Pendragon — Late of Prince Albert’s Own

By Robert Trevelyan

This book — the first a moderately long series — is really, really weird. It’s the last gasp of a long-dead genre, the swashbuckling, China-men ridden adventure story of which Oppenheim was the last great representative. This book was first published in 1975, and apart from some token nods towards modern times (the cousin of the hero is leaning towards emancipation, that is, taking a boyfriend without intention of marriage), it’s as if you’re reading something written a hundred years ago…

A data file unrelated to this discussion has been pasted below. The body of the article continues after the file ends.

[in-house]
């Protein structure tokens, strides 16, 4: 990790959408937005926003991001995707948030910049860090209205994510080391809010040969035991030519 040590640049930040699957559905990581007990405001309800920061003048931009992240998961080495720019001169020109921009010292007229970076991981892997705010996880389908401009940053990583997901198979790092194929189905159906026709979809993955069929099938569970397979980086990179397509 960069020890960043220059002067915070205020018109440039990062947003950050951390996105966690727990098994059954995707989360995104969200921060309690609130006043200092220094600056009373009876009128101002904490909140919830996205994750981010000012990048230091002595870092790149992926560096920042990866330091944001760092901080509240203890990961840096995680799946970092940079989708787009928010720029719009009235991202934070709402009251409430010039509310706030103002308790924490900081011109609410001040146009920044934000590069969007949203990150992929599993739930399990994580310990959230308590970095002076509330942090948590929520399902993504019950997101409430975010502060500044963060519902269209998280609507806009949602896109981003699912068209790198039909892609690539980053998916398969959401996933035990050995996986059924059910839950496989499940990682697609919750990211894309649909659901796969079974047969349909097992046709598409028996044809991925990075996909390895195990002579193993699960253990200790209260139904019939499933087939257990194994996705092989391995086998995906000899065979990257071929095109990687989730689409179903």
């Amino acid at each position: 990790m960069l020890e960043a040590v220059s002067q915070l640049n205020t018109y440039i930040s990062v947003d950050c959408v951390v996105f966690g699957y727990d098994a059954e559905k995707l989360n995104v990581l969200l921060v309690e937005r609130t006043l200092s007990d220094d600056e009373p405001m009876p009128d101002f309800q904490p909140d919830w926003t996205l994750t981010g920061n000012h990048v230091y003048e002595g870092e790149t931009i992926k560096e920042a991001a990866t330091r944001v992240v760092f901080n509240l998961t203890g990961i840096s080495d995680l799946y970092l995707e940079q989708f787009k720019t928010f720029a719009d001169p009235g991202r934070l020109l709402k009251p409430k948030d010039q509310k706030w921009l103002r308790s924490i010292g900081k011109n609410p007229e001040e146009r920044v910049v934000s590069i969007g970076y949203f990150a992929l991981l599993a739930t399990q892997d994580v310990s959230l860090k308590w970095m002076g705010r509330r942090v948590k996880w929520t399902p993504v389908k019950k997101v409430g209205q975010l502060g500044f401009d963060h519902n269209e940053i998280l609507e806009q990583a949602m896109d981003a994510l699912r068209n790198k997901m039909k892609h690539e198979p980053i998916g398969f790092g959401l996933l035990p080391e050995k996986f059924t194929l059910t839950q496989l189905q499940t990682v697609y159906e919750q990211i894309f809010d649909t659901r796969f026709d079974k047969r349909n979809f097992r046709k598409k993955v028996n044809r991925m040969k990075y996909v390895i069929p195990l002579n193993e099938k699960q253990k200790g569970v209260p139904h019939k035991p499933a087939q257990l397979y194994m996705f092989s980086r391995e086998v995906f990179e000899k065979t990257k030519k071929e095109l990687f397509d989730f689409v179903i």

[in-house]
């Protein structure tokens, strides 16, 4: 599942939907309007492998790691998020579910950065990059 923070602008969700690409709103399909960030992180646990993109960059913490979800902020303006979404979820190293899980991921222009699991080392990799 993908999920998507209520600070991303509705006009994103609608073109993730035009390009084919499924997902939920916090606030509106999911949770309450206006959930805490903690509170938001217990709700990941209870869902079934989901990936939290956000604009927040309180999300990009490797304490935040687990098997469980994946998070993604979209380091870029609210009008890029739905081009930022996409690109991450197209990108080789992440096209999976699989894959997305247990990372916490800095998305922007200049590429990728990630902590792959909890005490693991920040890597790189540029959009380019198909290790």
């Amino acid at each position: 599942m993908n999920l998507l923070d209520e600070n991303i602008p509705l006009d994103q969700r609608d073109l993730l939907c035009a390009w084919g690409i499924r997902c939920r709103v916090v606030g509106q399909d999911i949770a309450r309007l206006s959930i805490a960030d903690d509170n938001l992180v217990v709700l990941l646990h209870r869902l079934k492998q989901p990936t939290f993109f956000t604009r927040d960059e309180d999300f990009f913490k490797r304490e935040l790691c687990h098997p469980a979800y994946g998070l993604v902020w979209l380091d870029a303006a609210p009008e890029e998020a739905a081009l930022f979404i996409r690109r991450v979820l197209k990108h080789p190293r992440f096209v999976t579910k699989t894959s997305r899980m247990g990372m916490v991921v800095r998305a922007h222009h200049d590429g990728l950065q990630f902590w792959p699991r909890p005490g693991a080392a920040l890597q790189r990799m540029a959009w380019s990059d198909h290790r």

• Author: Robert Trevelyan
  • Title: Pendragon, Late of Prince Albert’s Own
  • Pages: 191
  • Published: 1975
  • Publisher: Corgi

Not that it didn’t grab my attention, the third time I picked up the book (bought for 25 cents…), and was tired enough to keep it picked up, instead of swapping it for something else, but my goodness. There’s a wild, giant Russian mastermind. There are triads. Chinamen to be chopped up by honest British sabers. A plucky street urchin. A loyal sergeant. A beautiful lady. A secret assignment. A code letter even more ineptly composed than the one in Have His Carcase. And nowhere even a hint of some auctorial conciousness about the passé-ness of what he’s doing…